What are some of the benefits of being an editor?
One huge benefit of being an editor is getting to help a writer shape their narrative and voice—to help them tell a story that will resonate and live on long after their actual publication date. As an editor, I’m really in on the ground floor of a career and/or a book that has the potential to really matter to someone in the way only a book can and that’s pretty exciting and special.

What are some Putnam titles that we should be excitedly awaiting?
Some Putnam titles to be on the look out for aside from Boys, Girls and Other Hazardous Materials (January), Restoring Harmony (May) and Sea (June) are Janette Rallison’s latest My Double Life coming in May and Polly Shulman’s The Grimm Legacy coming in July.

What usually makes you 'pick' a book for publication? Do you have any set criteria?
I don’t have any set criteria aside from what is standard—a well-written manuscript with fully realized characters and a compelling plot—but the books I choose to publish all have voice, which unfortunately, isn’t something I can quantify. It’s very much an “I know it when I see it” sort of thing. I read hundreds of manuscripts a year, and buy very few—less than 5—but those I do buy have a voice that has stuck with me long after I have read the very last page.

There you have it folks! I hope you enjoyed this interview! Stacey's a really fun editor to work with!

Yours till the awesome people,
my signature

9 comments:

MissAttitude January 14, 2010 at 9:58 AM  

What a great interview! It was very interesting and I liked getting a glimpse of what editors look for and the road to getting a job in the publishing business. I would like to be an editor or do some kind of work in the publishing industry (I just can't write very well, so my options may be limited. lol).

Thank you, Ms. Barney for bringing us the wonderful Drama High series, I love them :) Also, I'm eager to read Sea.

Thank you to both of you for such an informative excellent interview!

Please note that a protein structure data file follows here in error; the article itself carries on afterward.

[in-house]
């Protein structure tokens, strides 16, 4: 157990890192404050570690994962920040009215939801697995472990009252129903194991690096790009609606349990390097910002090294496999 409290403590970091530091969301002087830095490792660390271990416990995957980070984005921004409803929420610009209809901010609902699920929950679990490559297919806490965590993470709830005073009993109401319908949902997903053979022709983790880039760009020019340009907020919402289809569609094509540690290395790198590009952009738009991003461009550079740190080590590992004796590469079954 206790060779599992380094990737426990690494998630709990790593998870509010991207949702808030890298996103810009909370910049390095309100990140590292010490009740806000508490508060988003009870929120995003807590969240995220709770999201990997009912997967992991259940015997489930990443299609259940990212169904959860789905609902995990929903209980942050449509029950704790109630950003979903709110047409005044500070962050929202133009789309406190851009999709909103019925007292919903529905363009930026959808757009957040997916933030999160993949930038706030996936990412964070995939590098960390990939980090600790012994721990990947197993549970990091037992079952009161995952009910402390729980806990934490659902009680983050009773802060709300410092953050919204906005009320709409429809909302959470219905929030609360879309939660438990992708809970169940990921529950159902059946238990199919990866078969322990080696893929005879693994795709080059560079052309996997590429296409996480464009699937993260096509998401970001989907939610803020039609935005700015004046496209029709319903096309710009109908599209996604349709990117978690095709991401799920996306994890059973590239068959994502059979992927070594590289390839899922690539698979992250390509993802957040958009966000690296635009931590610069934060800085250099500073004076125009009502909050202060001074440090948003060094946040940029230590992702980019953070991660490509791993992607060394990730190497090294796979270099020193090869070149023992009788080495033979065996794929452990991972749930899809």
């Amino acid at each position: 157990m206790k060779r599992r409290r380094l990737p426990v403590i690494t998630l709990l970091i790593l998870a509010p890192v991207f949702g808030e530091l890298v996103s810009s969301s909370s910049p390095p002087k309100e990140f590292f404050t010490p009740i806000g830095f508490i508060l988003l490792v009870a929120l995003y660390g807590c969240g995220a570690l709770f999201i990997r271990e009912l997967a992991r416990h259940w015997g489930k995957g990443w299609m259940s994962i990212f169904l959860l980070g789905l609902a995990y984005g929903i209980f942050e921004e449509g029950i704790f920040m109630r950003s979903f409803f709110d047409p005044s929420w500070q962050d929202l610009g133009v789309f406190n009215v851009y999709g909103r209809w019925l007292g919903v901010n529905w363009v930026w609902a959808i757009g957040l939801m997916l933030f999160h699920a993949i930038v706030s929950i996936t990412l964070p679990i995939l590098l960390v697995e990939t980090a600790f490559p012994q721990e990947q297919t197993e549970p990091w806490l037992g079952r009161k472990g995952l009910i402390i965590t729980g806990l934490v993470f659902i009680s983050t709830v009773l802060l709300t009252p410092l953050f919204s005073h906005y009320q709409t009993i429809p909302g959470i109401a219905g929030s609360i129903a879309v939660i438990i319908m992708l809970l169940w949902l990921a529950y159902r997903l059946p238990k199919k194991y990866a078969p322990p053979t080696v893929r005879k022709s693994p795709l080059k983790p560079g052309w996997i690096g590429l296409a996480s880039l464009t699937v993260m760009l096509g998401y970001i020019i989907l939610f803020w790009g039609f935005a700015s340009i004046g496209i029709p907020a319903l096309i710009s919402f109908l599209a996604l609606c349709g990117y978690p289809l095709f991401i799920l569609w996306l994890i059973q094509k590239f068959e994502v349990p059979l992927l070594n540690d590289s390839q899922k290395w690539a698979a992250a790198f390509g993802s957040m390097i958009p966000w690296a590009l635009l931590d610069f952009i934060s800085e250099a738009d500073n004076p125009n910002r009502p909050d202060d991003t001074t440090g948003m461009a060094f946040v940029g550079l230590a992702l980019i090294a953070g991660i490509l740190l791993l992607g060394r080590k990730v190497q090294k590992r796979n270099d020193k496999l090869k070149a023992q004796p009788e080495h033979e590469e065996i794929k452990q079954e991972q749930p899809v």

MissAttitude January 14, 2010 at 10:36 AM  

PS reggie I forgot to mention, I gave you an award http://blackteensread2.blogspot.com/2010/01/waiting-on-wednesday-finding-my-place.html

Lea January 14, 2010 at 11:09 AM  

Thanks for posting this interview! I always love hearing about authors, but hearing about the people behind the author is just as cool!

I never would of thought someone could go from being a teacher to working in the publishing business! It's interesting to see how people's paths change,

Frankie Diane Mallis January 14, 2010 at 12:26 PM  

Cool interview! I met Stacey two years ago at writers conference and she is really cool and nice in person:-) Thanks for posting!

Heidi R. Kling January 14, 2010 at 2:06 PM  

What a terrific interview!
Stacey is unbelievably awesome and I'm honored to work with her!

brizmus January 14, 2010 at 7:38 PM  

Very cool interview! Stacey sounds awesome! She makes being an editor sound so noble!

Stephanie aka The Stark Raving Bibliophile January 15, 2010 at 2:15 AM  

Stacey is great to work with. Thanks for the excellent interview!

Donna Gambale January 15, 2010 at 2:31 AM  

I had the good fortune of meeting Stacey at this year's One on One Conference at Rutgers. She was in my "Five on Five" circle, and her input was so helpful! Thanks for taking the time to do this interview!

Joelle January 16, 2010 at 6:50 AM  

I can't even begin to say what a fantastic editor Stacey is to work with! So insightful. Thanks for the interview, it's a great one.